Standin’ on a corner – are bypassed towns doomed to die?
What happens to towns when they’re bypassed by major highways? Are they doomed, or does it present other opportunities?
A trip to the US is full of opportunities for pop culture moments, and so it was on a sunny day in May when I found myself standing on a corner in Winslow Arizona. Many readers will be familiar with the song “Take it easy” by The Eagles from the early 1970s, and yes there is a small park there milking the lyric for all its worth. Hence the visit.
So what does this have to do with demographics? Well any visitor to Winslow has to turn off the interstate to visit the town itself. Located about 80km east of Flagstaff, Winslow has not fared so well over the years. Even a cursory drive around town reveals many boarded up shops and homes, and the general feel is one of a dying town. According to the US Census Bureau, Winslow is one of the poorest towns in America – in Australian terms this probably means it has a low SEIFA score.
Winslow – a short history
Of course it hasn’t always been this way – Winslow was originally settled as a railway town and grew to become an important service centre in northern Arizona. Its location on the old route 66 was also strategically important, but with the advent of mass car travel, the railways declined and so too did the fortunes of the town. The town was bypassed by the interstate (I-40) in the late 1970s which of course drew people away from the main street. With all the vacant shops and dwellings, I expected the data to show that Winslow’s population was declining, but there are actually more people living in the town than in the 1970s. However I suspect this due to Arizona State Prison, rather than reflecting actual population increase. In 2015, the population estimate for Winslow was around 9,600 persons, after hovering around the 8,000 mark for most of the 1970s and 1980s.
What does happen to towns when they’re bypassed by major highways? Are they doomed, or does it present other opportunities? Often the reactions are along economic lines – that the town will no longer get through traffic and this will impact on local businesses – and this has clearly happened in Winslow. What evidence do we have from Australia to see if the same thing happens here?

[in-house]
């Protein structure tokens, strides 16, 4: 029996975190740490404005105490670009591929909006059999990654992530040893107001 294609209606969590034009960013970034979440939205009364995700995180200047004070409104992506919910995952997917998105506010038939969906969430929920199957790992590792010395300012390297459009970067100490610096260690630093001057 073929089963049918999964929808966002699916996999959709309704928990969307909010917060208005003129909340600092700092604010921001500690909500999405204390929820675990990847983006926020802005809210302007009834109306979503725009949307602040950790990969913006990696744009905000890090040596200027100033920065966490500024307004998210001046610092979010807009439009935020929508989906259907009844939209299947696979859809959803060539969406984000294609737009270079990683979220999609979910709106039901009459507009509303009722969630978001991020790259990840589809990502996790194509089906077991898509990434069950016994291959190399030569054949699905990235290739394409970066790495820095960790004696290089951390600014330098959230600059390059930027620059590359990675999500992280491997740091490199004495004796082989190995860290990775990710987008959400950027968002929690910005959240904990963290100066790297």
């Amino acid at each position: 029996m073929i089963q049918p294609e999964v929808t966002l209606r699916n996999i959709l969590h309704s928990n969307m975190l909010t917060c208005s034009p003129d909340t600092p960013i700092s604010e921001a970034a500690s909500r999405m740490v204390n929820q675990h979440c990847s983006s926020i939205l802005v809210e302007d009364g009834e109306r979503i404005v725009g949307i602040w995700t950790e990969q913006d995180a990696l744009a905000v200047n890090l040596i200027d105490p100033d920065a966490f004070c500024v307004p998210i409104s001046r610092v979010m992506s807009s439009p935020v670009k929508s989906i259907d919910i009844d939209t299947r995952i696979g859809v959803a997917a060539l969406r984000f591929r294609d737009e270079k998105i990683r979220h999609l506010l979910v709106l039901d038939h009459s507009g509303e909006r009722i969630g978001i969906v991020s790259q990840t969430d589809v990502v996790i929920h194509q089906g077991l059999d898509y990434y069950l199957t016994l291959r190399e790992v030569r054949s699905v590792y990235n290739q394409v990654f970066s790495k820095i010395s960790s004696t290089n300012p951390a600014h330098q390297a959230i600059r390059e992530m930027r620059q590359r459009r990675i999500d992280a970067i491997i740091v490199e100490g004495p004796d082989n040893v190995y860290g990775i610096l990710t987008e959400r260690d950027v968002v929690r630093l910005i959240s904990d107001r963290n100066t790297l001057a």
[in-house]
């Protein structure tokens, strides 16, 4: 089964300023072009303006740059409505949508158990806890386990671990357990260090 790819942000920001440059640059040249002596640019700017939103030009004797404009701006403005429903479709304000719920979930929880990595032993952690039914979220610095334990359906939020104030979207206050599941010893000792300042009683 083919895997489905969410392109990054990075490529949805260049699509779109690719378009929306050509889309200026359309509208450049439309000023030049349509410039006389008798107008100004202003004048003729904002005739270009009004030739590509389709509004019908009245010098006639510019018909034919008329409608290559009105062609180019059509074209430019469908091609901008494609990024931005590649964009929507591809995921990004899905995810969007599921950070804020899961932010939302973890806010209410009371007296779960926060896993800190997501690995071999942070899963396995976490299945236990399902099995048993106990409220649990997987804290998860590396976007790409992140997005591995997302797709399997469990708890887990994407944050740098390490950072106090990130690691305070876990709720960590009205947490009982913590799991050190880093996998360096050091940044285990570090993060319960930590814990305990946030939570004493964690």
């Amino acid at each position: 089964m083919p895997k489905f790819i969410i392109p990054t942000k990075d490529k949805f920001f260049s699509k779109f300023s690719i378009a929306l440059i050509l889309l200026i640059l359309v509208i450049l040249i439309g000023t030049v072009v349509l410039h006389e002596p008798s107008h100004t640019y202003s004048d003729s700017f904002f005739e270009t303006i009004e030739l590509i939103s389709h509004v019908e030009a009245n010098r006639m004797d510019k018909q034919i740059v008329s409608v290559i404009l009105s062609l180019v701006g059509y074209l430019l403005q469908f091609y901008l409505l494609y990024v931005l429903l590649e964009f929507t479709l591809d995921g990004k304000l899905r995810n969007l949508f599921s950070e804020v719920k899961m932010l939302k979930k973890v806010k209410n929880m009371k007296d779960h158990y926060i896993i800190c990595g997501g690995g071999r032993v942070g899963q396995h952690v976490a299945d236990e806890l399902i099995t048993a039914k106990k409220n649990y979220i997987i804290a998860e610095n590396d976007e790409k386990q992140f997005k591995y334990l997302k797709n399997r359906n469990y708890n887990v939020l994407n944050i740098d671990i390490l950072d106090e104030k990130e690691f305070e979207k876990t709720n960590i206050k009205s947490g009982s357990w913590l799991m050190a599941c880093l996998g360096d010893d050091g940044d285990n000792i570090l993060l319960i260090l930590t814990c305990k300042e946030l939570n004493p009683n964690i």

Bypassed towns on the Hume Freeway – the demographic impact
The Hume Freeway no longer travels through any towns in Victoria, each one having been bypassed at various times over a period of around 50 years. Chiltern was the first town to be bypassed (1962), and Albury-Wodonga the last (2007). Using Census data from profile.id, the table below shows the population of various towns along the Hume Freeway from 1991-2011. The town boundaries in profile.id are stable over the five Censuses to enable time series analysis, and all towns for which we have data are included here.
|Town/Small Are||Year bypassed||1991||1996||2001||2006||2011||Change 1991-2011|
|Kilmore – Kilmore East||1976||3,280||4,124||4,801||6,135||7,210||119.8%|
Source: profile.id (Shire of Mitchell, Shire of Benalla, Wangaratta Rural City and Wodonga Rural City), bypass dates sourced from Wikipedia, which summarises the bypass and duplication work.
Clearly, most towns included in this table have grown steadily between 1991 and 2011. The stand out example is Kilmore-Kilmore East, which has doubled in population since 1991. In contrast, Seymour has declined in population since 1991, and particularly since 2001. Regional towns such as Wangaratta and Benalla have recorded modest growth since 1991.